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A message to those who resist change

I wrote this on my IT Skeptic blog in response to someone ranting about ITIL

ITIL is a bureaucratic regime enforced on skilled IT people by non-IT management to shift the perceived sway of power and force IT to 'support' the business. It is not a set of rules, merely a framework of guidelines, aka a pile of shyte. And look who came up with it! Lordy lordy.

I said
I don't know how many people work for your organisation, Visitor, but if they adopt ITIL and you don't, it can only end one way. If 100 people say lets go this way and you say lets go that way, your opinion is so valued and your insight so superior to everyone else's that the company will immediate revert to your course right? And objecting to the course they want to follow is so important that you should sacrifice your job and financial security and future career for it by resisting to the end right? Even if it is stupid and misguided, you either dance to the piper's tune or you find another piper.

Actually most folk think ITSM's not stupid. There are three kinds of people: those who nake things happen, those who know what's happening, and those who cry "what the fuck happened?". And I'm not referring here to technology directions or Moore's Law or even new methodologies. I'm referring to cultural change in the industry and political change in your organisation. In the interests of your own satisfaction and future you owe it to yourself to be in one of the first two groups of people and not the third. I'm making asafe bet you are not one of the first group so be in the second. See it coming, be ready, have a plan, react to look after yourself. Your comments so far indicate you have no idea what is happening. You are angry, puzzled, resentful.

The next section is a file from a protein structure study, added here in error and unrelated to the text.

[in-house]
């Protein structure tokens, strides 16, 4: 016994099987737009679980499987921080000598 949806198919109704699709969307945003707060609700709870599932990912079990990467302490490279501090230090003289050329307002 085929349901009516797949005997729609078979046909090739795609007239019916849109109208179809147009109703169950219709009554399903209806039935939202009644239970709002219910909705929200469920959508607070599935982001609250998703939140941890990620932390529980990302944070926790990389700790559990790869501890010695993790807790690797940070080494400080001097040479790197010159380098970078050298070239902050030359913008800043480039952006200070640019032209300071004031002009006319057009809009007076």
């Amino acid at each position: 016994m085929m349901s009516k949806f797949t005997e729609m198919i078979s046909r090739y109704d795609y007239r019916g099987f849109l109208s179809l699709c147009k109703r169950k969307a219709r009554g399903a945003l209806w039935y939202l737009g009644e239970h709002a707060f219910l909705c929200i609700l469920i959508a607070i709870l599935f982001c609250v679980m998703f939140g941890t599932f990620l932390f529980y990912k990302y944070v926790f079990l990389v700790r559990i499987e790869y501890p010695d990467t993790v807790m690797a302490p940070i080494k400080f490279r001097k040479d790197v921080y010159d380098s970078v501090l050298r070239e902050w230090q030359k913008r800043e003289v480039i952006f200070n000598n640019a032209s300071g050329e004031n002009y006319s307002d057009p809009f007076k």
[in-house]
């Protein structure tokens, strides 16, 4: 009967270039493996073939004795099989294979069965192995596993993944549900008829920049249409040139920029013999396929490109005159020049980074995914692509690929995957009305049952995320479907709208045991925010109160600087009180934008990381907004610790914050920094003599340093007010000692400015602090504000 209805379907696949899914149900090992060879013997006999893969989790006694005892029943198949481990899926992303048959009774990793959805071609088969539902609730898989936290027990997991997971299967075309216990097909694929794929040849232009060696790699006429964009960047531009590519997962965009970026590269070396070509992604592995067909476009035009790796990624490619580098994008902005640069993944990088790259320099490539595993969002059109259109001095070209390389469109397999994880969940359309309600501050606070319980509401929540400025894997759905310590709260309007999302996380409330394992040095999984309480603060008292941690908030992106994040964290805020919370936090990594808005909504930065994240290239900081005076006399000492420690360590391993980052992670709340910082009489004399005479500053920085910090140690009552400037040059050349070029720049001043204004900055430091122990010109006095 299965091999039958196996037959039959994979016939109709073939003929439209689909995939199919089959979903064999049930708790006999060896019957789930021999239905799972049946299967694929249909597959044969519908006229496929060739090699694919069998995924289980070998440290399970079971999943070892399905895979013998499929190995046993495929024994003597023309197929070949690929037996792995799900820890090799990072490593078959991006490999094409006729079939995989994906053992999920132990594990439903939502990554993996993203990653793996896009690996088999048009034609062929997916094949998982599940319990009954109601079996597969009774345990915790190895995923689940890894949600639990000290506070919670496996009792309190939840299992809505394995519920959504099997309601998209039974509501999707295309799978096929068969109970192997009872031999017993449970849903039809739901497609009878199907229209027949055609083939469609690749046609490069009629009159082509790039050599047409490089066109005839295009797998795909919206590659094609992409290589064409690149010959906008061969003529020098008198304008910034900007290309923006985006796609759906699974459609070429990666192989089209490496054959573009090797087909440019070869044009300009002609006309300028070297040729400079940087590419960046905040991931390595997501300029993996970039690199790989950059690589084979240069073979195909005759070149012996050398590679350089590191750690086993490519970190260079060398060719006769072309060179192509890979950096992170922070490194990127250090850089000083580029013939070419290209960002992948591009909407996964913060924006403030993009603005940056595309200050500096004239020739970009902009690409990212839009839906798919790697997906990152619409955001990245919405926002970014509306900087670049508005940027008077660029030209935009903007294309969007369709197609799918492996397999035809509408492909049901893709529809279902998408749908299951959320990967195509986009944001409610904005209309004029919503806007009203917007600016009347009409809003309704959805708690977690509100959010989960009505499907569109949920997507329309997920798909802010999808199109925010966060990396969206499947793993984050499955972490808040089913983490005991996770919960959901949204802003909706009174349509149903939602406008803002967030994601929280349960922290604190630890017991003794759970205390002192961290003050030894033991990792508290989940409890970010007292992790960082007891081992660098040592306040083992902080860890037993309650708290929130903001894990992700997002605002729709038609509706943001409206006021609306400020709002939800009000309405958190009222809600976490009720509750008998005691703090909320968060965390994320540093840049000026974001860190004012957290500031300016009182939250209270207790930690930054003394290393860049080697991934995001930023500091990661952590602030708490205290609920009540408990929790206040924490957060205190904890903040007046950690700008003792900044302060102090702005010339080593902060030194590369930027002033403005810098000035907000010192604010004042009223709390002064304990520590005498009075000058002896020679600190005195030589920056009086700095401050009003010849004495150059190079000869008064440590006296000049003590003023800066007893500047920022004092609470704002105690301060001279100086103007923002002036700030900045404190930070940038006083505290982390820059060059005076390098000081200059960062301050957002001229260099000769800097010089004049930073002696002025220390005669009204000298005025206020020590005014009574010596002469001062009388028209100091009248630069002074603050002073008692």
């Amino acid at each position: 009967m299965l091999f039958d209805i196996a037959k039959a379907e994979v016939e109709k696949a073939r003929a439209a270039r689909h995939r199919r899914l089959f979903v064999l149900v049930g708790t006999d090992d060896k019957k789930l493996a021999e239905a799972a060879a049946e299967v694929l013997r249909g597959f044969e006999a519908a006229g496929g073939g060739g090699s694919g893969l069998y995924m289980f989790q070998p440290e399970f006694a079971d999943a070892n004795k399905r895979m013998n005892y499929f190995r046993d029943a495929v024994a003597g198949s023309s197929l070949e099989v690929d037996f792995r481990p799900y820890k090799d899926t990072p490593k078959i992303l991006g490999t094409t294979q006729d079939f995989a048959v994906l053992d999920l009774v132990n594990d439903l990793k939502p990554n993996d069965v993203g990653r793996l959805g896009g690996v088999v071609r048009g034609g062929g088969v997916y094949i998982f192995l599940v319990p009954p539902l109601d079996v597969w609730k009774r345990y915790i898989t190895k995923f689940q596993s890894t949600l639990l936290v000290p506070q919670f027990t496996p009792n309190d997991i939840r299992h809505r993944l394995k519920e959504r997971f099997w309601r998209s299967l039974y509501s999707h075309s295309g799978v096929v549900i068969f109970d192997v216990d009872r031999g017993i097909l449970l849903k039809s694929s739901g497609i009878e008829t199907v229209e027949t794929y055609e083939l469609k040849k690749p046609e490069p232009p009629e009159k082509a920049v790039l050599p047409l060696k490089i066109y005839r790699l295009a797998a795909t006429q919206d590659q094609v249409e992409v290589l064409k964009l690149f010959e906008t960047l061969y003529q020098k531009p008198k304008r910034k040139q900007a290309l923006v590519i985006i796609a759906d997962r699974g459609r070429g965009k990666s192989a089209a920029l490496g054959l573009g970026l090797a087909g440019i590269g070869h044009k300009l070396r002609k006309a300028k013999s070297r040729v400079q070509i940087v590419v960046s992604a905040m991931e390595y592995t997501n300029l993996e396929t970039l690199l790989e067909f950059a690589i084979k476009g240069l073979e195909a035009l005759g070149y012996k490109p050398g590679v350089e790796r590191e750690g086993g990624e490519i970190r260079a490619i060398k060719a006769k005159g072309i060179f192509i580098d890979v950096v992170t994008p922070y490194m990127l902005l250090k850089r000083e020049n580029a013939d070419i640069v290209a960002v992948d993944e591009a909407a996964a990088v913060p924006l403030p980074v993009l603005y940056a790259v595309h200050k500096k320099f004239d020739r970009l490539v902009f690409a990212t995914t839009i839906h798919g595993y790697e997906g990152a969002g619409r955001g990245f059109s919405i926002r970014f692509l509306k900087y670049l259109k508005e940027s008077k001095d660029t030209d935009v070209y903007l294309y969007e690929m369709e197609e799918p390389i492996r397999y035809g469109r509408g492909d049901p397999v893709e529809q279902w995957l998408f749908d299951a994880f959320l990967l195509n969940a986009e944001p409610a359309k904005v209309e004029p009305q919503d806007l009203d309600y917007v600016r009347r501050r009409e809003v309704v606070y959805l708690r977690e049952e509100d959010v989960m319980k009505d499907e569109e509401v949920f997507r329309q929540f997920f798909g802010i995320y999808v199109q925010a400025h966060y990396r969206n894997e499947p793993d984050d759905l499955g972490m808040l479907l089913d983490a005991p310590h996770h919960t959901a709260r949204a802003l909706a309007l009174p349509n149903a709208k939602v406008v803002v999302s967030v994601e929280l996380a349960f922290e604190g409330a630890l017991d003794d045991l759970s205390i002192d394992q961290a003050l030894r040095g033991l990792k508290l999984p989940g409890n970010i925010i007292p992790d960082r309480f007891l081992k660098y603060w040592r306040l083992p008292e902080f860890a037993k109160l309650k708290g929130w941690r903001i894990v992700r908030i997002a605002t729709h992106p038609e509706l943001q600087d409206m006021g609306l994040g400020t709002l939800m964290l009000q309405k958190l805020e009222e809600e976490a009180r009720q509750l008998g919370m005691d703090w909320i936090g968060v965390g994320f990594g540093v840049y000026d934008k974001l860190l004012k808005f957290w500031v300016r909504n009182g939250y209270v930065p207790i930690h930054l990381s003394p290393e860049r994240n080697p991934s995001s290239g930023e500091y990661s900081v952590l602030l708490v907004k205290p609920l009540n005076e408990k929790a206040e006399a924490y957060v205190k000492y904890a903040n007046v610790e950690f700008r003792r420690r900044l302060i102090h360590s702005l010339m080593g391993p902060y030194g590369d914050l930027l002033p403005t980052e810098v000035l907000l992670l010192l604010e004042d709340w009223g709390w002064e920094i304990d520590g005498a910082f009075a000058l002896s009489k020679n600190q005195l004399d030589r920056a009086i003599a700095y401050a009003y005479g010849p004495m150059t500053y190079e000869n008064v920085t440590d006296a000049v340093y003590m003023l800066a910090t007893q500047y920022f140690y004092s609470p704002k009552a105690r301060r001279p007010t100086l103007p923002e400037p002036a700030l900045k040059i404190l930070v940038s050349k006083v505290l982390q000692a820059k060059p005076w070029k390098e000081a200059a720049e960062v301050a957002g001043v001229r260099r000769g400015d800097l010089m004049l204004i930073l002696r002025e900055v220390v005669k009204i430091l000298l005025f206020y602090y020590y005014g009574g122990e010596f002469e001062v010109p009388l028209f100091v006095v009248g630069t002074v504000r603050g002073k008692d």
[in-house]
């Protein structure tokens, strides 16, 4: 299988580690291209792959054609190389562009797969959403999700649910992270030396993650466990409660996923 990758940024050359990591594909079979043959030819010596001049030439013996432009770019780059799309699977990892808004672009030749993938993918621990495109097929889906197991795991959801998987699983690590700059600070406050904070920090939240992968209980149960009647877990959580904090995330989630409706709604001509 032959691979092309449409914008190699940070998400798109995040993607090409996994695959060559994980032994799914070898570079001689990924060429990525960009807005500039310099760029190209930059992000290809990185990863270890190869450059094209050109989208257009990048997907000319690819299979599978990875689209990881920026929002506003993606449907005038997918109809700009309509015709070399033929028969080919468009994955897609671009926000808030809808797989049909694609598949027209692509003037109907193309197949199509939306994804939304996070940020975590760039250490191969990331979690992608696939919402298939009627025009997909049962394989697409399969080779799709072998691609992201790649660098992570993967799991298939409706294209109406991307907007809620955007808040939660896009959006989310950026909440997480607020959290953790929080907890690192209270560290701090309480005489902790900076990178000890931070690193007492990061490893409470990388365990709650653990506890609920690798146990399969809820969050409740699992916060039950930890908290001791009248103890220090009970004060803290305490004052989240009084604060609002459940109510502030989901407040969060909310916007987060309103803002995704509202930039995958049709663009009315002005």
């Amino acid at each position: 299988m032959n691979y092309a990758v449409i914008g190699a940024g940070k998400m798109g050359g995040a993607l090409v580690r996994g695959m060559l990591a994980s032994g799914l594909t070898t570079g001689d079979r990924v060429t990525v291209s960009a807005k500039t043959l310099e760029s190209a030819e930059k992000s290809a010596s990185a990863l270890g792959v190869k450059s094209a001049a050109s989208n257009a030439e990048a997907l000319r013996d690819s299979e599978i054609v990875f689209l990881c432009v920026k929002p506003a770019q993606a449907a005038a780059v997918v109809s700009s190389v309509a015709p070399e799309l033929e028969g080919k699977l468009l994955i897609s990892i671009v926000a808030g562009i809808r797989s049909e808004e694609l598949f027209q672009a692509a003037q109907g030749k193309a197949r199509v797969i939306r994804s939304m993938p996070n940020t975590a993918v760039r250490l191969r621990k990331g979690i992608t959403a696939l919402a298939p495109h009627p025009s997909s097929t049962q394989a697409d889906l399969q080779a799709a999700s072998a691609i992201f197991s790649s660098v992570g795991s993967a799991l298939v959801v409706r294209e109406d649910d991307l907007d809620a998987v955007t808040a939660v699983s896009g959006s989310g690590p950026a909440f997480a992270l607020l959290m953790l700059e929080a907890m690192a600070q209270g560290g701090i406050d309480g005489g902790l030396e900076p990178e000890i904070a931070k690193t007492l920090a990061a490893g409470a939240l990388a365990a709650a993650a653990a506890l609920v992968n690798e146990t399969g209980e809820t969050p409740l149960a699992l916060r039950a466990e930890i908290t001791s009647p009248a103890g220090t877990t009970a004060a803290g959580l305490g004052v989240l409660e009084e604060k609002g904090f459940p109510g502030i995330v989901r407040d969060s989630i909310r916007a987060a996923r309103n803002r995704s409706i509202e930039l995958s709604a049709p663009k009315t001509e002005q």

Once upon a time, people tolerated rugged individualism in IT (I've seen bourbon bottles on desks) because not only did we have a hero culture but few people understood any of it, we overly valued technical knowledge (I say JAPS Just Another Piece of Software - most smart experienced people can grok a new tool in a few days or weeks), and we expected failure and delay as business as usual - IT is tricky and unpredictable and delicate right?

Well guess what. It's not the 1980s any more. IT is a profession now. We do the job properly, we follow generally accepted practices, we share and reuse IP, we work in teams, we record what we did, we are accountable for our actions. It is a lot more boring - it is almost like a real job.

You can go one of three ways: you can work out what your employer wants from you and work to that, you can resist and buck and wonder why you get used less and never get what you want, or you can leave. There is a fourth option: mangement will go "holy cow! he's right. We're all going the wrong way. Our saviour! How brilliant. Oh thankyou thankyou". Figure the odds.

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